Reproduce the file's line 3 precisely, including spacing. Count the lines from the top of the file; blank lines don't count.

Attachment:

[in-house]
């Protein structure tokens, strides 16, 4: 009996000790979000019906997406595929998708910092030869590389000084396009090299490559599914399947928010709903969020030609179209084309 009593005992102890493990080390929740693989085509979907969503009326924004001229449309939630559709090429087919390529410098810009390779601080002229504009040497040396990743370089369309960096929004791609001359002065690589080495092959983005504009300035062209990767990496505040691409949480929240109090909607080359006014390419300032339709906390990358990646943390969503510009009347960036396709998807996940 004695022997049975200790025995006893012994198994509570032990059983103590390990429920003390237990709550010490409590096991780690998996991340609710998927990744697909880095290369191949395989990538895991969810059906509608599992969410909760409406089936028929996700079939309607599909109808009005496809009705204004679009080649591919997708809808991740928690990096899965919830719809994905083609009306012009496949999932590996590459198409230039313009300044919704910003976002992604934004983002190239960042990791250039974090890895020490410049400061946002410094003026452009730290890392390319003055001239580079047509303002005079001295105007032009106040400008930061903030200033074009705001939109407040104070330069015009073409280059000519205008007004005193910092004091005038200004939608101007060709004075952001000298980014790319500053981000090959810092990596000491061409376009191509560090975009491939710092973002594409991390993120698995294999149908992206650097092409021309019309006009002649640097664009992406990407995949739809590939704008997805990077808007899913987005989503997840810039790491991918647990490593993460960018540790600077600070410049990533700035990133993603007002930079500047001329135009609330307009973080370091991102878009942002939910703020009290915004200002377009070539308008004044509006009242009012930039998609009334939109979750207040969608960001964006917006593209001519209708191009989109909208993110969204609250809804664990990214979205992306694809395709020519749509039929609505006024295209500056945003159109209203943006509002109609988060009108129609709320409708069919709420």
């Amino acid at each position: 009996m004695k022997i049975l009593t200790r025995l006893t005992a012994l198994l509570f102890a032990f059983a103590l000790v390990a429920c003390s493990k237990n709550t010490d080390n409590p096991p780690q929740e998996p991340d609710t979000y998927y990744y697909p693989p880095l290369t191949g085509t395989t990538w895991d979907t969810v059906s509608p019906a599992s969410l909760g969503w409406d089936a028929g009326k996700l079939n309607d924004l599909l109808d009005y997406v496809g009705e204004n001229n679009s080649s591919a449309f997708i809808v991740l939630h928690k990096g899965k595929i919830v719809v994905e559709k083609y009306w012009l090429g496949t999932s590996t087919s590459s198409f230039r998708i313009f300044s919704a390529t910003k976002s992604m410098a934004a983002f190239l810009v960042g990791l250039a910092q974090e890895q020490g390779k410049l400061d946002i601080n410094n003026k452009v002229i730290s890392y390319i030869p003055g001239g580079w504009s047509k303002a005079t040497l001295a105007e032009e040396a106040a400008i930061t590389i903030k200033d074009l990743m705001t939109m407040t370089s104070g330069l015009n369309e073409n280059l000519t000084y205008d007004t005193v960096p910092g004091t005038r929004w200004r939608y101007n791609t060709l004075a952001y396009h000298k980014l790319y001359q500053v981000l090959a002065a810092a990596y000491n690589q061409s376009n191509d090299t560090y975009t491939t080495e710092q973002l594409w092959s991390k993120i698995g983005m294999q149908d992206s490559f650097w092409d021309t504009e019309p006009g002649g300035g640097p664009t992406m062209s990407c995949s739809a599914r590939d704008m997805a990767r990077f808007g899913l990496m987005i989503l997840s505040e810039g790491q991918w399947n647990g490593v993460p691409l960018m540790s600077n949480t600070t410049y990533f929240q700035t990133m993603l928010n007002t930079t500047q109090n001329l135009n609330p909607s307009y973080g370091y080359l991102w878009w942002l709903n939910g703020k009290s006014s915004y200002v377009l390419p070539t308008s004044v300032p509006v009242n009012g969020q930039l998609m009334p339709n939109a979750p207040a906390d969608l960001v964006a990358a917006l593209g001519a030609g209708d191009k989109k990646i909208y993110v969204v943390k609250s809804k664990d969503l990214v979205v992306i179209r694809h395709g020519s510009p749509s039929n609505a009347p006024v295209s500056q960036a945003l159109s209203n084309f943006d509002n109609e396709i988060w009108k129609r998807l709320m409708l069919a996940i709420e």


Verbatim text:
């Amino acid at each position: 009996m004695k022997i049975l009593t200790r025995l006893t005992a012994l198994l509570f102890a032990f059983a103590l000790v390990a429920c003390s493990k237990n709550t010490d080390n409590p096991p780690q929740e998996p991340d609710t979000y998927y990744y697909p693989p880095l290369t191949g085509t395989t990538w895991d979907t969810v059906s509608p019906a599992s969410l909760g969503w409406d089936a028929g009326k996700l079939n309607d924004l599909l109808d009005y997406v496809g009705e204004n001229n679009s080649s591919a449309f997708i809808v991740l939630h928690k990096g899965k595929i919830v719809v994905e559709k083609y009306w012009l090429g496949t999932s590996t087919s590459s198409f230039r998708i313009f300044s919704a390529t910003k976002s992604m410098a934004a983002f190239l810009v960042g990791l250039a910092q974090e890895q020490g390779k410049l400061d946002i601080n410094n003026k452009v002229i730290s890392y390319i030869p003055g001239g580079w504009s047509k303002a005079t040497l001295a105007e032009e040396a106040a400008i930061t590389i903030k200033d074009l990743m705001t939109m407040t370089s104070g330069l015009n369309e073409n280059l000519t000084y205008d007004t005193v960096p910092g004091t005038r929004w200004r939608y101007n791609t060709l004075a952001y396009h000298k980014l790319y001359q500053v981000l090959a002065a810092a990596y000491n690589q061409s376009n191509d090299t560090y975009t491939t080495e710092q973002l594409w092959s991390k993120i698995g983005m294999q149908d992206s490559f650097w092409d021309t504009e019309p006009g002649g300035g640097p664009t992406m062209s990407c995949s739809a599914r590939d704008m997805a990767r990077f808007g899913l990496m987005i989503l997840s505040e810039g790491q991918w399947n647990g490593v993460p691409l960018m540790s600077n949480t600070t410049y990533f929240q700035t990133m993603l928010n007002t930079t500047q109090n001329l135009n609330p909607s307009y973080g370091y080359l991102w878009w942002l709903n939910g703020k009290s006014s915004y200002v377009l390419p070539t308008s004044v300032p509006v009242n009012g969020q930039l998609m009334p339709n939109a979750p207040a906390d969608l960001v964006a990358a917006l593209g001519a030609g209708d191009k989109k990646i909208y993110v969204v943390k609250s809804k664990d969503l990214v979205v992306i179209r694809h395709g020519s510009p749509s039929n609505a009347p006024v295209s500056q960036a945003l159109s209203n084309f943006d509002n109609e396709i988060w009108k129609r998807l709320m409708l069919a996940i709420e």